Tucked away in Chicago's Hyde Park neighborhood is one of Wright's most influential projects—the Frederick C. Robie House, constructed in 1906. With its signature horizontal massing, cantilevered roof, open floor plan, and centrally located hearth, the Robie House is the quintessential expression of Wright's distinctly American Prairie School style.
American System-Built homes
Although Frank Lloyd Wright is best known for his large private homes and commercial projects, he was nevertheless committed to creating affordable housing for everyday Americans. Between 1911 and 1917, in conjunction with the Arthur L. Richards Factory in Milwaukee, Wright designed a variety of relatively inexpensive Prairie School style homes, manufactured with pre-cut materials that were assembled on site. A cluster of six American System-Built homes survives on Milwaukee's Burnham Street.
Laura Gale House
Just around the corner from Frank Lloyd Wright's Oak Park home stands the Laura Gale House, a relatively modest Prairie School structure built in 1914, distinguished by a cantilevered roof and large first- and second-story balconies. In 2017, the house sold for $952,000—a reasonable price, some might argue, for such a distinguished piece of architectural history.
Johnson Wax Headquarters
In 1936, H.F. Johnson Jr. turned to Frank Lloyd Wright to reimagine the SC Johnson Headquarters in Racine, Wis. It was the beginning of a friendship that would span decades. As fond as Wright was of Johnson, he was less than enamored with Racine. Determined to shut out the city and create an interior evocative of a forest, Wright created a windowless building composed of soaring, mushroom-like columns crowned by a ceiling of glass tubing. Seven years later, Wright designed the company's 14-story, cantilevered research tower.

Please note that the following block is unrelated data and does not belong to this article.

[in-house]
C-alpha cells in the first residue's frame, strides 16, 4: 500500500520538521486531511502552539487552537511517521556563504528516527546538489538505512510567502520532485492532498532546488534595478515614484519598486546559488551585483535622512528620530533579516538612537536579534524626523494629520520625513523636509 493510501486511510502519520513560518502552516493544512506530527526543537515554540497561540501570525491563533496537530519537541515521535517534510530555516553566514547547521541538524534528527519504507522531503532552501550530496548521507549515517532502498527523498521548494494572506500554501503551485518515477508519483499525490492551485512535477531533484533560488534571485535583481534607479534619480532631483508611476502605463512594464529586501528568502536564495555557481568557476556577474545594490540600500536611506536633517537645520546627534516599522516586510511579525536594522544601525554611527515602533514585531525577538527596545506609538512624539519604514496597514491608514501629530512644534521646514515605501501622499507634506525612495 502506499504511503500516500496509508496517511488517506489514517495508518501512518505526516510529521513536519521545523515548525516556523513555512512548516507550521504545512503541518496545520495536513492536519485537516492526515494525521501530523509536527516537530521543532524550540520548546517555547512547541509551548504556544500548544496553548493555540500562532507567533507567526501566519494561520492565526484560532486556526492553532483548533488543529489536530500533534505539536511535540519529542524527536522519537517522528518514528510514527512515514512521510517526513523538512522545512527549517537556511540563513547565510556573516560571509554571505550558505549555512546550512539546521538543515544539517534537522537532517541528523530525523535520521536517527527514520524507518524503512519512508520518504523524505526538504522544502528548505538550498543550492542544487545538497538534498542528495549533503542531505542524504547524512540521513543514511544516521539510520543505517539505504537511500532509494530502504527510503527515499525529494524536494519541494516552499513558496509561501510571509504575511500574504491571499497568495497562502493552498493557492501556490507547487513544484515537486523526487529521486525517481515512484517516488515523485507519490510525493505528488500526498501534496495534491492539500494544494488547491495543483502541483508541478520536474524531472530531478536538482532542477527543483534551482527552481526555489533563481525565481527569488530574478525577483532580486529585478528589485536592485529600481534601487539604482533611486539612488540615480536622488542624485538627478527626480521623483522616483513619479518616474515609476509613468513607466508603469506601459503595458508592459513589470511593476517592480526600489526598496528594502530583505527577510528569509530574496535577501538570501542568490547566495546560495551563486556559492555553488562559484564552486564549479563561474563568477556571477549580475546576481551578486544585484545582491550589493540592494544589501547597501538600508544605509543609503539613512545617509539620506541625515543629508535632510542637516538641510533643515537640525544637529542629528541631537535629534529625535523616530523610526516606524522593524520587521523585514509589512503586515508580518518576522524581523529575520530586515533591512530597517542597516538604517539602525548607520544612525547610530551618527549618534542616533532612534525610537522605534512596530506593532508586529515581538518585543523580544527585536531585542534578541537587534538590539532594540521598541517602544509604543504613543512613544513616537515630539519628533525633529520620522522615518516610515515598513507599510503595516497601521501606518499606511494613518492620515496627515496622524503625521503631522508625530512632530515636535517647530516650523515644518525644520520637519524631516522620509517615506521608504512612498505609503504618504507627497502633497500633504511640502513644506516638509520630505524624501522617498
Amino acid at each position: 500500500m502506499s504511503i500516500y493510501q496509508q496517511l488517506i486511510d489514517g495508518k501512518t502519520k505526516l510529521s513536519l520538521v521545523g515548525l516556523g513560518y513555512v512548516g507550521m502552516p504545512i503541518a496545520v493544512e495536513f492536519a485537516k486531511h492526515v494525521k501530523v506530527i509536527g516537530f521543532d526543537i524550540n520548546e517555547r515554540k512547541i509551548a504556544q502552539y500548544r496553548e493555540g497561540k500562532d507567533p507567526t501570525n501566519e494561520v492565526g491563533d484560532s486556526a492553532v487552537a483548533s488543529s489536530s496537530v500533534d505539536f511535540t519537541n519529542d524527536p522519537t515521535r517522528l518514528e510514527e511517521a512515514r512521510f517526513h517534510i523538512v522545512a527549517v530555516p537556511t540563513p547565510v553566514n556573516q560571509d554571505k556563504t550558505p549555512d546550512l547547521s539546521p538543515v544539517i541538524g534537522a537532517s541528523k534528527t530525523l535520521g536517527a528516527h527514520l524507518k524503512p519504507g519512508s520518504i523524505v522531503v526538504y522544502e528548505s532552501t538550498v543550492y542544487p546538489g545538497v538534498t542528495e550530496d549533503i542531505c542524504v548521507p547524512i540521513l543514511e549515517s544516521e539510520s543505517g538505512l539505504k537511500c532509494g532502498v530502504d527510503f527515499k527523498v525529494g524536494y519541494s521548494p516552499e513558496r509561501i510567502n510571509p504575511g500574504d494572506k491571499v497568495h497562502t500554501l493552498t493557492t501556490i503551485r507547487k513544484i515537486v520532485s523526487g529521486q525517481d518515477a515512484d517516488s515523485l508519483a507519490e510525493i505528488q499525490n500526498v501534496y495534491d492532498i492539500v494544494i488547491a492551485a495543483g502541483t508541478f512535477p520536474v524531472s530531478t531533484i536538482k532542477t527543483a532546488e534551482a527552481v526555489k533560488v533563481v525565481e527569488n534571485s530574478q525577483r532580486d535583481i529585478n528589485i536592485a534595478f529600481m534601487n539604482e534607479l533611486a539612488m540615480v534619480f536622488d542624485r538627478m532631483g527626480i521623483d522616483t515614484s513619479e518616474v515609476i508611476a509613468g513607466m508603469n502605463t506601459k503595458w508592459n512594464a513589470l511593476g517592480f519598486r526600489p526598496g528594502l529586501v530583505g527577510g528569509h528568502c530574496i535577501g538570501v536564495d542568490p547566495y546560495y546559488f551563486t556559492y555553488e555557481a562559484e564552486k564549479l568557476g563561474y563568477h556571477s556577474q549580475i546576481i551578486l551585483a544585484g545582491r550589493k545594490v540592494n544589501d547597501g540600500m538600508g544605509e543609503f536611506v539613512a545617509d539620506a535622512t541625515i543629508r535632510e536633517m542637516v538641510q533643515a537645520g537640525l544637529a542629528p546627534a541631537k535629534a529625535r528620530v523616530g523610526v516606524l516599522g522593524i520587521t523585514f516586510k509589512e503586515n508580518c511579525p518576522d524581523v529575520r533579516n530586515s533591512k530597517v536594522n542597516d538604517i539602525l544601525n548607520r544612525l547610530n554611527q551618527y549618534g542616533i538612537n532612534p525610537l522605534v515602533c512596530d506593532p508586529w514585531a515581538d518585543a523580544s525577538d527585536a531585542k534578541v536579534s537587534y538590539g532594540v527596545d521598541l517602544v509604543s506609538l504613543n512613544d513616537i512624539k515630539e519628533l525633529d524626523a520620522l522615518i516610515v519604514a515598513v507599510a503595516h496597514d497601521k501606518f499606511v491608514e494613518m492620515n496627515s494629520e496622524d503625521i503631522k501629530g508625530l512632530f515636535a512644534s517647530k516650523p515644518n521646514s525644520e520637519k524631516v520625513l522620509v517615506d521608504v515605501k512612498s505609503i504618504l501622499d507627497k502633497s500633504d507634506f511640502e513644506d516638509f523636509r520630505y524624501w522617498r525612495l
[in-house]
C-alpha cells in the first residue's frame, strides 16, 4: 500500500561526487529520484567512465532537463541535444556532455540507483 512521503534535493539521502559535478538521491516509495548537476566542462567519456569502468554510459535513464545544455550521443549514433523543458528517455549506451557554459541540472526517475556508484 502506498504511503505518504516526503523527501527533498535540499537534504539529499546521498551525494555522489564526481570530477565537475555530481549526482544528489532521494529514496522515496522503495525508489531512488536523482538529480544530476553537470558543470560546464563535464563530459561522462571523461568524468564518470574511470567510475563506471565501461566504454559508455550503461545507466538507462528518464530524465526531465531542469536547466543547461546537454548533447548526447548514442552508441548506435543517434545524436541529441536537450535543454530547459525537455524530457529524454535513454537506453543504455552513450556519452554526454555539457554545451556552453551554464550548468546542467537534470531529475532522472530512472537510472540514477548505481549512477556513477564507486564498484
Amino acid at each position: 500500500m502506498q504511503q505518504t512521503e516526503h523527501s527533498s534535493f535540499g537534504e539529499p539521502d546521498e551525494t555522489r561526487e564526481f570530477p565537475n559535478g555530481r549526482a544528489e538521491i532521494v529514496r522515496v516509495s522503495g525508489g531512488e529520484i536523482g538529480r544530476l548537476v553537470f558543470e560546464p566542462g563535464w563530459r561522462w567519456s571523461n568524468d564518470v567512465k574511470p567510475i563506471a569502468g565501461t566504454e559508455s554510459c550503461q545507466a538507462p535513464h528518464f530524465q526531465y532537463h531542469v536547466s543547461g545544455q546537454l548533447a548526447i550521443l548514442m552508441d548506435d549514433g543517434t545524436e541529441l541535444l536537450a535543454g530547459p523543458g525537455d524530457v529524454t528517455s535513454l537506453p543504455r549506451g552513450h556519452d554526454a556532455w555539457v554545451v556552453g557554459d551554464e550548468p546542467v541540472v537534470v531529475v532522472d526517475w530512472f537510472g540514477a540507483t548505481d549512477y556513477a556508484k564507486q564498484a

Spurred by the success of the Johnson Wax project, H.F. Johnson commissioned Wright to construct a family residence in his hometown of Racine the following year in 1937. One of Wright's final and most ambitious Prairie School projects, Wingspread totals 14,000 square feet and takes its name from Wright's attenuated, pinwheel-shaped floor plan. The distinctive crow's nest and Juliet balcony were included at the request of Johnson's young children.
Annunciation Greek Orthodox Church
In 1956, the congregation of Milwaukee's Greek Orthodox community looked to Frank Lloyd Wright for the design of a new house of worship in suburban Wauwatosa. While the brilliant blue dome pays homage to traditional Byzantine ecclesiastical architecture, Wright's perfectly proportioned floor plan consisting of a cross inscribed within a circle breaks with tradition. One of his last major commissions, Wright never saw the finished project. The architect passed away in 1959—two years before the church was completed.
An early example of Wright's Usonian ideal, the diminutive Pope-Leighey House has endured—despite having been moved twice. Wright coined the term “Usonian” in the 1930s to describe smaller homes designed for owners of modest means, yet which retained signature Wright staples, such as organic decorative elements, passages of art glass, open floor plans, and a centrally located hearth. Commissioned by Loren and Charlotte Pope, the 1,200-square-foot structure has influenced contemporary home design since its construction in 1939.
Emil Bach House
Built in 1915 for a brick magnate in Chicago's Rogers Park, the Emil Bach House was originally conceived of as an oasis on the edge of the city, with striking views of Lake Michigan. Composed of a series of hulking cubes capped by a cantilevered roof, the home is typical of Wright's later Prairie School designs. The structure now operates as an event space and is available for weddings, vacations, and family reunions.2018 All rights reserved.